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Methods. 2003 Feb;29(2):196-209.

Vibrational Raman optical activity of proteins, nucleic acids, and viruses.

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Department of Chemistry, University of Glasgow, Glasgow G12 8QQ, UK.


Due to its sensitivity to chirality, Raman optical activity (ROA), which may be measured as a small difference in vibrational Raman scattering from chiral molecules in right- and left-circularly polarized incident light, is a powerful probe of biomolecular structure in solution. Protein ROA spectra provide information on the secondary and tertiary structures of the polypeptide backbone, hydration, side-chain conformation, and structural elements present in denatured states. Nucleic acid ROA spectra yield information on the sugar ring conformation, the base stacking arrangement, and the mutual orientation of the sugar and base rings around the C-N glycosidic linkage. ROA is able to simultaneously probe the structures of both the protein and the nucleic acid components of intact viruses. This article gives a brief account of the theory and measurement of ROA and presents the ROA spectra of a selection of proteins, nucleic acids, and viruses which illustrate the applications of ROA spectroscopy in biomolecular research.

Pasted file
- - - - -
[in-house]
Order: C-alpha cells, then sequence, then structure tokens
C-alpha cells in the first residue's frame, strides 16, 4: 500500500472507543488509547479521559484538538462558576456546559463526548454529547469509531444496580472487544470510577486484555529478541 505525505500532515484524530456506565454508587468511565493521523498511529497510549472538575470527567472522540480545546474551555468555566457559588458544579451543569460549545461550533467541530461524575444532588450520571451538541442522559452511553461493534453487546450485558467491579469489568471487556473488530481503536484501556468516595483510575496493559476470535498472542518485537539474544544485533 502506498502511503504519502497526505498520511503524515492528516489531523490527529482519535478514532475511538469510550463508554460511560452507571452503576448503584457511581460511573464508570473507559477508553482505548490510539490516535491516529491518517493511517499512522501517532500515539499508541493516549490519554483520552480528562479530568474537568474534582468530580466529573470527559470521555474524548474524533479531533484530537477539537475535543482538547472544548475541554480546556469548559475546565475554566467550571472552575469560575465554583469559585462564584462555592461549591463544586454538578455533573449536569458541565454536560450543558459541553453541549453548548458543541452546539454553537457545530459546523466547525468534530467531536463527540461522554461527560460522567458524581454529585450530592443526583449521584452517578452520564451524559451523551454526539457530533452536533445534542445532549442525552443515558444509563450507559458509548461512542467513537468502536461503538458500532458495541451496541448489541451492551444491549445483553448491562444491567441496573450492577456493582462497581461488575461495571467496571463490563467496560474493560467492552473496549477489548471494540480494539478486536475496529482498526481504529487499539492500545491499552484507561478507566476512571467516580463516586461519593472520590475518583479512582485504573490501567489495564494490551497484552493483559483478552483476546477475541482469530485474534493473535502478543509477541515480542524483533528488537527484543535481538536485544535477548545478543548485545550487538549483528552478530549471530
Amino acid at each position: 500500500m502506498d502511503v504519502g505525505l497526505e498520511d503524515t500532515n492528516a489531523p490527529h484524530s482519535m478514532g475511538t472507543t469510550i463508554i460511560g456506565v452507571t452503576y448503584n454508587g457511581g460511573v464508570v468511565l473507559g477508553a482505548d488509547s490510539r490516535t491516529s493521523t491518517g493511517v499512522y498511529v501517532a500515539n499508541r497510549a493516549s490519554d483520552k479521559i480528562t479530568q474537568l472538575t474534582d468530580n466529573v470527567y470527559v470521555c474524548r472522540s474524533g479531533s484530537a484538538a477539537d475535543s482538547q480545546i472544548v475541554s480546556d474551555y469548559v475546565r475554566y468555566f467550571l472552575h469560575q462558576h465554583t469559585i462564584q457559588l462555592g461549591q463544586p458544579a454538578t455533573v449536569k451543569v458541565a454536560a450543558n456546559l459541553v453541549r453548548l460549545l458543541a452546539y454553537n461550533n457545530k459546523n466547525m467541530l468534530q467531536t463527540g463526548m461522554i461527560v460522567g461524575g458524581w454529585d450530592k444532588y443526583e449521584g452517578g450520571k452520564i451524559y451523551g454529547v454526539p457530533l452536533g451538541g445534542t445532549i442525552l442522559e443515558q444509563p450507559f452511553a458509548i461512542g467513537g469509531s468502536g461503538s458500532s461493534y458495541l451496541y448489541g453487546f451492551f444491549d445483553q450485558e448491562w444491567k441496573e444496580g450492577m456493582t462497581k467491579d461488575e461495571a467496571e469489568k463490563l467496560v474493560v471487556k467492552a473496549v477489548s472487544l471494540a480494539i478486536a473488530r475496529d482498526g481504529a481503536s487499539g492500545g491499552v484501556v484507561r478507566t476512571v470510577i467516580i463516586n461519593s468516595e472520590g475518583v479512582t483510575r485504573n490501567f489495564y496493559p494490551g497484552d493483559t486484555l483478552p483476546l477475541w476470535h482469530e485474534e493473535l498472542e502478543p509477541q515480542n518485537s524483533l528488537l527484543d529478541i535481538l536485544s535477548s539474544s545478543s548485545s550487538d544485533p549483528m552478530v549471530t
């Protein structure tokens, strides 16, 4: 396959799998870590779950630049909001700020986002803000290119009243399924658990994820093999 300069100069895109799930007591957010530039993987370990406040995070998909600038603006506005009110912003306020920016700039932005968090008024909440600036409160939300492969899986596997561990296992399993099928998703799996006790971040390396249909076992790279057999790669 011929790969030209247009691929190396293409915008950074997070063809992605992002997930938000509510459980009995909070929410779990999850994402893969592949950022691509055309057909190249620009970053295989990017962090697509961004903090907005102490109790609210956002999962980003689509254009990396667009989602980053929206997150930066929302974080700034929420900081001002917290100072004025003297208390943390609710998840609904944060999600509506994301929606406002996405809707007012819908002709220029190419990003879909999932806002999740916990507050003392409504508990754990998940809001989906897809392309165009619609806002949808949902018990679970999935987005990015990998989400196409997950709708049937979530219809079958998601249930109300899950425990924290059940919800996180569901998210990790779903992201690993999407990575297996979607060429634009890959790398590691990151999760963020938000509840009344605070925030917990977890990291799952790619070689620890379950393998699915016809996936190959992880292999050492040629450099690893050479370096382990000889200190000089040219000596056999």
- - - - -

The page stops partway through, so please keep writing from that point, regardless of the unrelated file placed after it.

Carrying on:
[Indexed for MEDLINE]

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